Source: The Essentials of Character, The Macmillan Company, 1915

Contributed by: Zaady

A Quote by Edward O. Sisson on body, careers, certainty, character, culture, day, direction, dreams, education, excellence, exercise, existence, generosity, guidance, heart, home, honor, humanity, idealism, ideas, imagination, influence, inspiration, kin

"What sort of man or woman shall I be; what kind of life shall I propose and hew out ?" The answer one frames to this question is his personal ideal, and will exercise a potent influence upon the development of his character and the direction of his conduct. Toward it the growing soul strives, day after day, year after year; its outlines, first existing only in the imagination of the heart, gradually, almost imperceptibly impress themselves on the soul and body, and manifest themselves in the outer life; "As a man thinketh in his heart, so is he." The personal ideal distinguishes man from lower creatures; and its perfection and power mark the high and full development of humanity. Very early it becomes the directing influence in self-culture,-which is by far the most important part of education; all truly higher education is self-education; the mission of all training from without is to stimulate and aid and guide one to take charge of his own culture and career. Conscious education is always directed by some sort of an ideal: the school, the home, national education are laboring to mold men and women into certain general forms of excellence and virtue; the personal ideal is the image that one forms of his own possible self. The personal ideal must have power over our lives, else it is not an ideal at all, but only an idea. One must not merely dream of strength, of wisdom, of skill and power, of honor and righteousness, of nobility and generosity, - he must resolve to attain them. He must see himself pursuing and achieving, and be inspired and energized by the vision. Such a vision of power is the personal ideal.

Edward O. Sisson

Source: The Essentials of Character, The Macmillan Company, 1915

Contributed by: Zaady

A Quote by Edward O. Sisson on appreciation, art, character, exercise, failure, good, happiness, health, influence, joy, life, music, perfection, reading, thinking, and value

Every man whose tastes have been allowed to develop in wrong directions, or in whom the best tastes have failed of higher perfection, loses thereby from the inner joy and outer value of his whole life. Every good taste is a source and guarantee of happy healthy hours and days, and thus of the enrichment and elevation of life. A reasonable capacity to appreciate music and art quite suffices to enrich life and exercise a wholesome influence upon character. The taste for good reading is inseparable from a taste for good thinking.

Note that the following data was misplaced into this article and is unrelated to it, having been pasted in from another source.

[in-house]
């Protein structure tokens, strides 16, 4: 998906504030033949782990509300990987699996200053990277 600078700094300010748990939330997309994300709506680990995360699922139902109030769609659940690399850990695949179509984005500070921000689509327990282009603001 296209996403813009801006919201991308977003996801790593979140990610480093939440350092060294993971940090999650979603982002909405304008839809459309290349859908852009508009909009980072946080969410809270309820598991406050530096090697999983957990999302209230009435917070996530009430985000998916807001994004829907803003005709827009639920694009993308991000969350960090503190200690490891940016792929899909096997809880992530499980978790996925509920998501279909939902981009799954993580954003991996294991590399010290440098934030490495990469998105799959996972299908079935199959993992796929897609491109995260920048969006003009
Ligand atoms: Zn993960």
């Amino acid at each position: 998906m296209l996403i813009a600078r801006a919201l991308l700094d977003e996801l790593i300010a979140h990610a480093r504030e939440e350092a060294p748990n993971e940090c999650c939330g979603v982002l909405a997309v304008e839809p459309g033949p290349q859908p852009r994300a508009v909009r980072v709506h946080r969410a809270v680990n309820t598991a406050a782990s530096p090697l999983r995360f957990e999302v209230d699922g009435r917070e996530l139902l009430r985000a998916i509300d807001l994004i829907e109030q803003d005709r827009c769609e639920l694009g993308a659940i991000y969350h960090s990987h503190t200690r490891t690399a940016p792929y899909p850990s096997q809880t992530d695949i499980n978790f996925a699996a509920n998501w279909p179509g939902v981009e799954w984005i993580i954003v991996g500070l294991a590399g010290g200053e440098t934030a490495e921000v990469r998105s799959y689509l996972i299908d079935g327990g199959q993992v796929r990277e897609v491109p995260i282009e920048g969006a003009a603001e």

Edward O. Sisson

Source: The Essentials of Character, The Macmillan Company, 1915

Contributed by: Zaady

A Quote by Edward O. Sisson on acceptance, attitude, character, colors, failure, good, hope, lies, life, perfection, and soul

The deepest-lying and most pervasive part of character is disposition: it accompanies us everywhere, and shows itself in all we do. It is the attitude of the soul toward life, the way in which we accept our situation and our daily experiences. On the inner side it gives color and tone to our own conscious life: on the outer side it pervades and modifies our conduct toward others and our reactions to events. A good disposition is indispensable to good character, though of course not all of character; without it one cannot hope for perfection; even with it one may fail through lack of higher elements. It is a sort of foundation layer.

Edward O. Sisson

Source: The Essentials of Character, The Macmillan Company, 1915

Contributed by: Zaady

A Quote by Edward O. Sisson on character, destiny, good, and individuality

GOOD is good and bad is bad, and nowhere is the difference between good and bad so wide and so fateful as in human character. For character makes destiny in the individual and in the race.

Edward O. Sisson

Source: The Essentials of Character, The Macmillan Company, 1915

Contributed by: Zaady

A Quote by Edward O. Sisson on character, education, habits, kindness, knowledge, laws, thought, and words

In one sense the whole process of development consists of the formation of habits; for knowledge itself, and the powers of thought, as well as the higher elements in the will, all depend upon the establishment of fixed ways of reacting to given stimuli. Consequently, the general laws of habituation underlie the whole of education. But the term habit is more commonly restricted to those established reactions that act with little or no participation of consciousness, or, in other words, mechanically or automatically. Such habits as these begin to form very early, and constitute a kind of supporting framework for the higher elements of character.

Edward O. Sisson

Source: The Essentials of Character, The Macmillan Company, 1915

Contributed by: Zaady